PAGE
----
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Algae, predators stunt clam growth in Great South Bay

While clams remain scarce in the Great South Bay, restoration efforts show the troubled water body can still produce new baby clams.

But recurring algae blooms and hungry marine predators make it harder for clams to reach adulthood there than in other local bays, according to a report released last week by the Nature Conservancy.

The review covers five years of clam restoration work by the group, local scientists and local, state and federal agencies. Hard clam numbers in the Great South Bay plummeted in the 1980s, largely due to overharvesting, and have yet to recover.

The report recommended identifying and protecting key spawning areas where clam production is the highest - a proposal not likely to find favor with local baymen.

"It's going to affect our harvesting," said Bill Hamilton of the Brookhaven Baymen's Association. "There are really not too many clams except in those areas."

Hamilton and others have also opposed new limits on commercial clamming in the Great South Bay that the Nature Conservancy supported. Babylon and Islip towns have adopted those rules, and Brookhaven has scheduled a hearing on the matter for April 20.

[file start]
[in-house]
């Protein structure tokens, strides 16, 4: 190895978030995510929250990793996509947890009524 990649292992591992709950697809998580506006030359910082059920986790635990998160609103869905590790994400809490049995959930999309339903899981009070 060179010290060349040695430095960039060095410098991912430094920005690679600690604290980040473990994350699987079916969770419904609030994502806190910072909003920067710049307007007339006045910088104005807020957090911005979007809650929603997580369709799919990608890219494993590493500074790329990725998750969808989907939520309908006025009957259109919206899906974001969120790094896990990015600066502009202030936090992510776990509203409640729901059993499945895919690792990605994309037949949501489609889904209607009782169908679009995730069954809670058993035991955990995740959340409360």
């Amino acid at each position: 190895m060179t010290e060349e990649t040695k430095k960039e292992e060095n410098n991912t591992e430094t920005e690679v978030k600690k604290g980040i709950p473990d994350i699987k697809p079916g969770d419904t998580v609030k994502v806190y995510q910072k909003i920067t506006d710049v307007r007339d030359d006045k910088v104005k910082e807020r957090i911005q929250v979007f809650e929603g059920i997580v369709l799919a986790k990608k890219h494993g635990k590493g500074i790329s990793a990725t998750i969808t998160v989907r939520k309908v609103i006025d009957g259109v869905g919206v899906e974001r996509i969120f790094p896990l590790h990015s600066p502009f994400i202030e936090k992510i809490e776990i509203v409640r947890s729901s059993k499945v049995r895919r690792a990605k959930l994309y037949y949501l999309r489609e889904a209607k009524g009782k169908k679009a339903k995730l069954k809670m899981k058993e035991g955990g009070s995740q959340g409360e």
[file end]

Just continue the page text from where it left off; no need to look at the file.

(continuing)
But others say such tactics are needed to bring back the clams. "We've really got to protect those critical areas," said Chris Gobler, an associate professor at Stony Brook University.

The Nature Conservancy report said more work is needed to reduce nitrogen dumped in the bay by rain or leached by nearby septic systems. Scientists like Gobler think those nutrients may encourage blooms of brown tide algae, which starves clams by interfering with their ability to filter-feed.

"It's a more challenging environment for clams than Long Island Sound or the Peconic," said Carl Lobue, a senior marine scientist with the group, which has a preserve off West Sayville.

Lobue said reduced government spending due to the economic downturn could derail some successful initiatives, such as restocking the bay with adult clams to boost reproductive rates. To date some 3.7 million adult clams have been deposited in the bay - work Lobue said has led to more new juveniles than had been seen there in the past two decades.

But about 90 percent of the young clams from 2007 died by 2009. The group had expected to lose 80 percent to natural mortality, but researchers think the death rate was exacerbated by the worst brown tide on record in the Great South Bay in 2008. Some clams starved while others failed to grow, increasing their vulnerability to predators.

The report comes as local officials await word on a requested federal disaster declaration for the hard clam fishery that could open up additional money for research and restoration. A National Marine Fisheries Service spokeswoman said last week that a decision had not yet been made on the request.

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